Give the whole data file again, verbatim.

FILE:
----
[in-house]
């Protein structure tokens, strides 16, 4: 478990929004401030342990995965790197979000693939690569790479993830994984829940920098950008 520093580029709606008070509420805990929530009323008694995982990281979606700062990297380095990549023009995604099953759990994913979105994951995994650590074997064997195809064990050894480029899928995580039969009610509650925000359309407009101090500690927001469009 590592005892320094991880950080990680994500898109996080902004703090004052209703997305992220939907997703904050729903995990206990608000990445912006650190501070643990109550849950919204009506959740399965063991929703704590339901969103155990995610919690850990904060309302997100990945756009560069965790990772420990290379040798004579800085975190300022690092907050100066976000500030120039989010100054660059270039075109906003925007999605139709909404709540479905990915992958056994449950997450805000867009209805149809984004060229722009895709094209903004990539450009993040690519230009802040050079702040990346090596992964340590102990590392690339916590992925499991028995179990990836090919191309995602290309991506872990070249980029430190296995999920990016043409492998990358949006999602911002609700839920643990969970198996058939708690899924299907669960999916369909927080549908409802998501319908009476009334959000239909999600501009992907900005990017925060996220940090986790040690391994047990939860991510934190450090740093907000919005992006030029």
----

[in-house]
């Protein structure tokens, strides 16, 4: 478990929004401030342990995965790197979000693939690569790479993830994984829940920098950008 520093580029709606008070509420805990929530009323008694995982990281979606700062990297380095990549023009995604099953759990994913979105994951995994650590074997064997195809064990050894480029899928995580039969009610509650925000359309407009101090500690927001469009 590592005892320094991880950080990680994500898109996080902004703090004052209703997305992220939907997703904050729903995990206990608000990445912006650190501070643990109550849950919204009506959740399965063991929703704590339901969103155990995610919690850990904060309302997100990945756009560069965790990772420990290379040798004579800085975190300022690092907050100066976000500030120039989010100054660059270039075109906003925007999605139709909404709540479905990915992958056994449950997450805000867009209805149809984004060229722009895709094209903004990539450009993040690519230009802040050079702040990346090596992964340590102990590392690339916590992925499991028995179990990836090919191309995602290309991506872990070249980029430190296995999920990016043409492998990358949006999602911002609700839920643990969970198996058939708690899924299907669960999916369909927080549908409802998501319908009476009334959000239909999600501009992907900005990017925060996220940090986790040690391994047990939860991510934190450090740093907000919005992006030029």